Reversible and Selective MAOIs in Combination with (S)SRIs: Risk of Serotonin Toxicity



Therapeutic doses of Moclobemide combined with any (S)SRI carries a significant risk of potentially fatal serotonin toxicity. This is especially so when multiple pharmaco-kinetic interactions via CYP-450 come into play.


Moclobemide definitely confers a risk of severe and fatal serotonin toxicity if combined with (S)SRIs although the history and evidence relating to its interactions is clouded with misleading information, some of it put out by the drug company. This is now largely past history because few people use this drug any more: there seems to be widespread appreciation of the view I promoted decades ago which is that moclobemide is ineffective as an anti-depressant drug. Indeed, I have stated on more than one occasion that those of my colleagues who thought it was an effective antidepressant neither understood depression nor how to treat it. Ridiculous as that might seem more psychiatrists fit into that category than one might imagine. History has proved me to be correct because there is no other reason not to use moclobemide other than it’s ineffectiveness, because it has no significant side effects.

I will re-post my original detailed analysis about moclobemide & ST separately at some later date, the original section in the serotonin toxicity document posted years ago needs tidying up and re-referencing and because it is of ‘historical’ interest to some researchers.

Suffice it to say that even at therapeutic doses, and most definitely following overdoses, one can get quite severe serotonin toxicity reactions and deaths have occurred. I summed it up more than ten years ago in this brief comment (1), see below.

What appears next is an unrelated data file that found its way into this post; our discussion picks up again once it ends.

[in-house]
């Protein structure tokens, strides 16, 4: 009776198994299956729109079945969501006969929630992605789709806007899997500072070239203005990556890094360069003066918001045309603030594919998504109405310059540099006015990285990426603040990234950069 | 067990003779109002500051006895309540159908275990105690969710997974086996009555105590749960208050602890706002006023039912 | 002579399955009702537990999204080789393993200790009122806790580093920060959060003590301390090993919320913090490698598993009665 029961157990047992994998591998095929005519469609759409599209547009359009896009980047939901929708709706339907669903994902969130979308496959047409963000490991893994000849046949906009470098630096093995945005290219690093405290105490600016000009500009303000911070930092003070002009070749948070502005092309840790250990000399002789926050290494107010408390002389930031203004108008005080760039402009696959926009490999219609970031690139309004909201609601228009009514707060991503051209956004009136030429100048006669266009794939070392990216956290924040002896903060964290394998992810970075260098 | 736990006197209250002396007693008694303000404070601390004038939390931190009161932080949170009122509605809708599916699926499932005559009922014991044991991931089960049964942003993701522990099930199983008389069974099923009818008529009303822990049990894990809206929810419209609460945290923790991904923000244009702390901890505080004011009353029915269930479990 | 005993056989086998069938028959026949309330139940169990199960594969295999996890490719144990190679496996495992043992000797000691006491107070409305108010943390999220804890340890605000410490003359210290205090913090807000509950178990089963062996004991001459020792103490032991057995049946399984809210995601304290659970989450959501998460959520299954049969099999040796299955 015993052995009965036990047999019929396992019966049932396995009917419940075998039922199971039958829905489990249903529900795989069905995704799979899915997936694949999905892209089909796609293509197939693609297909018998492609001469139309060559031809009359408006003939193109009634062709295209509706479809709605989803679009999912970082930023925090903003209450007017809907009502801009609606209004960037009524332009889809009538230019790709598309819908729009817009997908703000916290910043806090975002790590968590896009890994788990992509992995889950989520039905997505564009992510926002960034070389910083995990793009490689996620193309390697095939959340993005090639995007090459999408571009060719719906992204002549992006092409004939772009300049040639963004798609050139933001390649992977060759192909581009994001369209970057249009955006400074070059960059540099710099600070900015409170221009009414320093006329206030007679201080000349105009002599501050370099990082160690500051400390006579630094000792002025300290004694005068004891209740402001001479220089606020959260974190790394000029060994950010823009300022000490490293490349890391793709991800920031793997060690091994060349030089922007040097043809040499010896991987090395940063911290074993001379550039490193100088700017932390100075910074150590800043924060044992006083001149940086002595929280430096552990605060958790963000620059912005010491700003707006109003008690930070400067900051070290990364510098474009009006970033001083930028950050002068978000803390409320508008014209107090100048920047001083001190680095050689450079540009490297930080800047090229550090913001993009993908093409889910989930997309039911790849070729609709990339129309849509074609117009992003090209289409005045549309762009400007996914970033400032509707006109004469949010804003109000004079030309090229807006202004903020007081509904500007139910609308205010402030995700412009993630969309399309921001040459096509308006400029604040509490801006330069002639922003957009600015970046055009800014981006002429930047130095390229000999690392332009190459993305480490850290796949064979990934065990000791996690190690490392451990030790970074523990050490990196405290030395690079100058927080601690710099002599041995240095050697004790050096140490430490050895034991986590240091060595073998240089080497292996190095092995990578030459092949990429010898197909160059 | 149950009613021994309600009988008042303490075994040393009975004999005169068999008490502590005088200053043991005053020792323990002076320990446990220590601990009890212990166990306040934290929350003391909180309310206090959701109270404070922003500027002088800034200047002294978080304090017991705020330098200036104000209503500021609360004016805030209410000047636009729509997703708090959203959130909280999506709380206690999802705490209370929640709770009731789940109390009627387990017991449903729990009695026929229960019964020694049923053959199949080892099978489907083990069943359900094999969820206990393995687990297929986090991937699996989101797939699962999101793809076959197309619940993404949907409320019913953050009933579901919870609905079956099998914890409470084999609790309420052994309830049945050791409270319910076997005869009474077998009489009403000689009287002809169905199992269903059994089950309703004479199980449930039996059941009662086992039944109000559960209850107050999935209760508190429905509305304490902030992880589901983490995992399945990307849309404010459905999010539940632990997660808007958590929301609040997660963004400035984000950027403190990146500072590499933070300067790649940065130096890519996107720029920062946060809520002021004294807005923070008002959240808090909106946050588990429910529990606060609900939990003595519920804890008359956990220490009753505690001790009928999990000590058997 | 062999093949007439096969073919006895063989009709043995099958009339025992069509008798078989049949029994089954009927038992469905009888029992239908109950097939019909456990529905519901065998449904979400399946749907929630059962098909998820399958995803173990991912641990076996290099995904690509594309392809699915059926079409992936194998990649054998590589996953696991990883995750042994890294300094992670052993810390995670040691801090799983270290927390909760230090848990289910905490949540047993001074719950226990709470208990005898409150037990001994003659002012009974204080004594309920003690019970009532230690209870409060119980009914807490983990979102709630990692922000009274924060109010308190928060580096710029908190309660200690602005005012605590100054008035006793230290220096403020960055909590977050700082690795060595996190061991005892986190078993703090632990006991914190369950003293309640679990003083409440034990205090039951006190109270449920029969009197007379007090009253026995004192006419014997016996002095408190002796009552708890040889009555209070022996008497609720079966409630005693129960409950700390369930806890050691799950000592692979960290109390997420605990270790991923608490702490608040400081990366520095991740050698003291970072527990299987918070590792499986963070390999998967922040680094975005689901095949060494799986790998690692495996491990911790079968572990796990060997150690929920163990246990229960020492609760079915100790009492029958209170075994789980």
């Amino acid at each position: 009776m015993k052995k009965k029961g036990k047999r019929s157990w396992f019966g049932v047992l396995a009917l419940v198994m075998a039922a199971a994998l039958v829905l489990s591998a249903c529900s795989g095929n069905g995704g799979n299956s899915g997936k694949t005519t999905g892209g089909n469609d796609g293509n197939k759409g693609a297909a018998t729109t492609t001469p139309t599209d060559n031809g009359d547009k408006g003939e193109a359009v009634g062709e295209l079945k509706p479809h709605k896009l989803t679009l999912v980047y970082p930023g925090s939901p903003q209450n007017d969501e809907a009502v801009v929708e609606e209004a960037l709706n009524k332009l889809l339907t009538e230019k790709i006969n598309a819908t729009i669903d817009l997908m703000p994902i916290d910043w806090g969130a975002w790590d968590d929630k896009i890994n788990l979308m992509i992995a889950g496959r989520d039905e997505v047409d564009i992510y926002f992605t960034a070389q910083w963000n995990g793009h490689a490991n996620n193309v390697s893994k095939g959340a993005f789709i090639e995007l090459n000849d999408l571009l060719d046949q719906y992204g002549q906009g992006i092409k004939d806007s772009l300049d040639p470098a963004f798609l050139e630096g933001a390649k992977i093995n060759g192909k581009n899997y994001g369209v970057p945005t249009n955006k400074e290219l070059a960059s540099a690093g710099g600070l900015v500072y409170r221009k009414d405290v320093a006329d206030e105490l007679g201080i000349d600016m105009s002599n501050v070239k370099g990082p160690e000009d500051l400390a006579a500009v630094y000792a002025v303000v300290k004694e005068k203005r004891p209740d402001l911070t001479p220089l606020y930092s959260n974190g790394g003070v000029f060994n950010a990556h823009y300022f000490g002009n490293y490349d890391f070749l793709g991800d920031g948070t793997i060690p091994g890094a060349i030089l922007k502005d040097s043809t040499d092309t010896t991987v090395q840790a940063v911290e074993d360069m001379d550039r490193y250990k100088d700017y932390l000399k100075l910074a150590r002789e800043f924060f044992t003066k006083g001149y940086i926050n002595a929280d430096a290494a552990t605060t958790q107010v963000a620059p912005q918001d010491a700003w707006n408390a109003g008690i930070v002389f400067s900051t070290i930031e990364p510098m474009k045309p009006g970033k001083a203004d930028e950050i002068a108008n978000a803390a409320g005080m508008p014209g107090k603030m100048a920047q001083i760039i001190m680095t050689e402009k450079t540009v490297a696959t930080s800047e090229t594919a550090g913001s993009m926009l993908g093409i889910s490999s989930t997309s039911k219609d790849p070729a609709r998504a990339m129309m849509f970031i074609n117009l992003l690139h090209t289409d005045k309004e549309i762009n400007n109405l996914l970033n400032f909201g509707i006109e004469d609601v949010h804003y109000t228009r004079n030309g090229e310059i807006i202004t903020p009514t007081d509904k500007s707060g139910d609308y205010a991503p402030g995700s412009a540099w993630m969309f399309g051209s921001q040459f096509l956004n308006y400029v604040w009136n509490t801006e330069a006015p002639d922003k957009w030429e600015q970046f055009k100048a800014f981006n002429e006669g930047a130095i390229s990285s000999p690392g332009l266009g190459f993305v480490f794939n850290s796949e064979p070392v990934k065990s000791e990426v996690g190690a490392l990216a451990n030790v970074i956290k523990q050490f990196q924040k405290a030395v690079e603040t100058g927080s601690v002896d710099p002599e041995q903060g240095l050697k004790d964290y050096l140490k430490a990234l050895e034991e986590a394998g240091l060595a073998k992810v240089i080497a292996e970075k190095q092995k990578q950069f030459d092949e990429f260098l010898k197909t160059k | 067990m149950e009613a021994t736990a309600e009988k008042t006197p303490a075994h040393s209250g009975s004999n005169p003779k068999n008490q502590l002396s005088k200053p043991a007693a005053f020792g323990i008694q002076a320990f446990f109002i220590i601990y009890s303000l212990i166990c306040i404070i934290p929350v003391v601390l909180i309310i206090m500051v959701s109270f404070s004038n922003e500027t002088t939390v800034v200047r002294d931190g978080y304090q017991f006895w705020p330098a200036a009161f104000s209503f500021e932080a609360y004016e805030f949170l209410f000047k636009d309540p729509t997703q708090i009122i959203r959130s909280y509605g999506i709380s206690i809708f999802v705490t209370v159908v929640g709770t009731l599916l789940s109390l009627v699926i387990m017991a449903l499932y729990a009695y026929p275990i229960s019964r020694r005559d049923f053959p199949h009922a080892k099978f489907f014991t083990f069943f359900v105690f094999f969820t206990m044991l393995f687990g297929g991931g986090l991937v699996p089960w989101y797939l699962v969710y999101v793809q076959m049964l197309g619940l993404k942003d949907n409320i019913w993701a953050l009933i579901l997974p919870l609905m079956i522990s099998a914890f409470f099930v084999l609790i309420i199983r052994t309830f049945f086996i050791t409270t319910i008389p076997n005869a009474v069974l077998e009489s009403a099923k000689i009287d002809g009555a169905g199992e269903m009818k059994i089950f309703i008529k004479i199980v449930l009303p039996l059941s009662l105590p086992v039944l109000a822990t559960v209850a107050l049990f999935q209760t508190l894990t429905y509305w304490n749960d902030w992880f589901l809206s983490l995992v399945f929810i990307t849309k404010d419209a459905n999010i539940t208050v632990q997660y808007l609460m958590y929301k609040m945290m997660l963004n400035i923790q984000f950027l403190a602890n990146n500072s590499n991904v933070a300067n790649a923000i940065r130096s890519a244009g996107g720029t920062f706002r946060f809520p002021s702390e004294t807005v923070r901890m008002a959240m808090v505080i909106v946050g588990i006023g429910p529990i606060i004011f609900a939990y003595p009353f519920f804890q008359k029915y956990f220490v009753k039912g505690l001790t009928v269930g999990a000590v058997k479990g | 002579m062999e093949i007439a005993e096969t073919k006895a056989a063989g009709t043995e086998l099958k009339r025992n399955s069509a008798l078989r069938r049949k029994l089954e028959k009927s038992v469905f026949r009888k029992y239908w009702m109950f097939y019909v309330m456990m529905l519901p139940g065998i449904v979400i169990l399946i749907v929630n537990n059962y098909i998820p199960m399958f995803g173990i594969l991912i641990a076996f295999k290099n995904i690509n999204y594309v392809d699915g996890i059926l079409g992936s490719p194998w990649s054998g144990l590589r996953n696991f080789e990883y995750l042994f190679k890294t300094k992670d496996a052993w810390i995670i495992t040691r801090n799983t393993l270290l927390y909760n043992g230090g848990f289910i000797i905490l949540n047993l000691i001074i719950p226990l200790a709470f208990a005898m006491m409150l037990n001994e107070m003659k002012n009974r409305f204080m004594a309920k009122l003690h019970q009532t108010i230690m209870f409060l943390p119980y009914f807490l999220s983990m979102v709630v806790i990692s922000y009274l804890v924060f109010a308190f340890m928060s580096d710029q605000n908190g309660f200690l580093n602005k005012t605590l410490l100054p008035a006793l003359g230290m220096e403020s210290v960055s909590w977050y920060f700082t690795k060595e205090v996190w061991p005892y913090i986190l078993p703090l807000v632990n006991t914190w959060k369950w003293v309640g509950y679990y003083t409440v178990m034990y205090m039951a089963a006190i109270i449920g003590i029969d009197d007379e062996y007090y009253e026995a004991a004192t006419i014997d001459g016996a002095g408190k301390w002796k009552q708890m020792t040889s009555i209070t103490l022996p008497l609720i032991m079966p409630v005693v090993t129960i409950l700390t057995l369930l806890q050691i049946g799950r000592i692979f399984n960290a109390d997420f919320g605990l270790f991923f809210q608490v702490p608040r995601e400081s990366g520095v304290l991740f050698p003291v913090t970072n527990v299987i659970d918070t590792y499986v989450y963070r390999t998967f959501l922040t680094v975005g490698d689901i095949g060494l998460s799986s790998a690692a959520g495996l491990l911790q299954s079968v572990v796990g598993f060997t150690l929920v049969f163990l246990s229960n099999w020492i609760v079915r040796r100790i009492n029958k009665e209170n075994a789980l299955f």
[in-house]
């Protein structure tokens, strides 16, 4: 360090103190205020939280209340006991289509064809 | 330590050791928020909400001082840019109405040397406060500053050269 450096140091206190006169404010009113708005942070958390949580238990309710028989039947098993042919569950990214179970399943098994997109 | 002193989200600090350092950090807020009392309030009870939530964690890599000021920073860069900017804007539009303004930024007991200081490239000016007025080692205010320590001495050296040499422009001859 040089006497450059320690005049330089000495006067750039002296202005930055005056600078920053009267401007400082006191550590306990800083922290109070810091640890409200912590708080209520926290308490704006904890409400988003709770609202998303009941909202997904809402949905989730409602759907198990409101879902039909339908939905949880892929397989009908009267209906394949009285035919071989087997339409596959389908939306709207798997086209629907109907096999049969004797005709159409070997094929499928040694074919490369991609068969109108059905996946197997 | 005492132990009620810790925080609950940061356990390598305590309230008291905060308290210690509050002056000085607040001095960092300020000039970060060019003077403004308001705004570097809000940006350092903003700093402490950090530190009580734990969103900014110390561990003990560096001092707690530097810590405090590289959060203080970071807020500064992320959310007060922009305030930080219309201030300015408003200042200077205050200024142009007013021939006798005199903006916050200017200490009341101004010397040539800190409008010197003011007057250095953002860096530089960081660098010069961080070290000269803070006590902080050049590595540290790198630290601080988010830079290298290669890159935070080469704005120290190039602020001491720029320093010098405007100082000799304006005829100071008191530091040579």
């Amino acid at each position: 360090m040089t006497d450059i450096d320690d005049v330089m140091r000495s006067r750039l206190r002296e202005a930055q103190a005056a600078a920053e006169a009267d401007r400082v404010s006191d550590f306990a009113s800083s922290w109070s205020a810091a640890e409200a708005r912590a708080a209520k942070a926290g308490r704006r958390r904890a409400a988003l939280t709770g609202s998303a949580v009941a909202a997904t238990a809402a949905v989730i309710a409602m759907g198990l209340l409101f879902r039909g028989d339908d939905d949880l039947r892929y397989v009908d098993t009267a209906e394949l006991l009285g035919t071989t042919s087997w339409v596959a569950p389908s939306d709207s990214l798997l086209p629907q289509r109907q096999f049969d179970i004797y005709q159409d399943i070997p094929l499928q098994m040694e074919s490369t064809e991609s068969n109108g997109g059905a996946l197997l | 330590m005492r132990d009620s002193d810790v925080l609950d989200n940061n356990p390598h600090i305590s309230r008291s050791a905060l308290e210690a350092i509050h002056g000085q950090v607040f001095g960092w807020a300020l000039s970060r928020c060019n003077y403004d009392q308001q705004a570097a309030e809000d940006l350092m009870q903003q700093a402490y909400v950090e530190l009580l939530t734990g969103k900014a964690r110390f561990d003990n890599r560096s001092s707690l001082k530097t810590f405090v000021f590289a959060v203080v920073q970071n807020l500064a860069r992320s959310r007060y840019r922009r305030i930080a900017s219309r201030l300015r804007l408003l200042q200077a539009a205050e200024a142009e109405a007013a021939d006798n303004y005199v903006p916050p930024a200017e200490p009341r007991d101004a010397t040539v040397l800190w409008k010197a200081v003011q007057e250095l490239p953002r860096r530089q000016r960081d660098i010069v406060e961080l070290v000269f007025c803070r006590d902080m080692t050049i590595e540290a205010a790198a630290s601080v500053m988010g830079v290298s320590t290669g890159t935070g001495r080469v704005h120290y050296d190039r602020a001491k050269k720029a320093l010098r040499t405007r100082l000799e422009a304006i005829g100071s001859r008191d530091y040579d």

This update and addition to this commentary (March 2015) has been prompted by a discussion that was brought to my attention recently from an Internet site. It may be educative to pick a few themes from this thread to illustrate the perspicacity of the old adage ‘a little knowledge is a dangerous thing’.

An opening comment is ‘This forum is interesting with the amount of information & knowledgeable people here.’ However, remember what Shaw said (2) ‘Beware of false knowledge; it is more dangerous than ignorance.’ The problem for many readers of such forums is the difficulty of distinguishing between real and false knowledge.

From the thread: ‘My personal experience with this was very positive with 20mg Fluoxetine and 150mg Moclobemide. Fluoxetine increases blood levels of Moclobemide so low doses can be used, even though the studies use dosages up to 600mg.’

I will not beat about the bush. The doctor supervising this treatment (if there is one) is putting himself in significant danger of a) being successfully sued by the family, should the patient be unfortunate enough to die, or worse, suffer severe permanent morbidity, b) as well as being in danger of being struck off the medical register.

I am prepared to wager a considerable sum that most psychiatrists would not be able to give an accurate précis of the data I am about to summarise here. This combination of Fluoxetine/Moclobemide is a perfect storm looming on the horizon.

First, there is no doubt that a therapeutic level of any SRI combined with a high therapeutic level, or small overdose, of moclobemide is capable of inducing fatal serotonin toxicity.

Second, moclobemide levels are increased by inhibition of CYP450 2C19 and Moclobemide itself inhibits P450 2D6 (3-8), this can elevate levels to an extent comparable to the levels expected with a small overdose (9).

It is therefore inevitable that in some individuals small changes of blood levels, or dose, of a drug that inhibits P450 could elevate blood levels enough to precipitate ST in someone who previously appeared well and without problems on their previous dosage. These references to cases of ST (10-14) all involved ‘therapeutic’ doses, all are pre 1998. I have not even bothered to retrieve further examples after 1998! Published examples are only the tip of the iceberg, this and personal experience (journal refereeing, medico-legal cases and discussions with colleagues who are toxicologists) indicate that quite a lot of people have been killed by such combinations.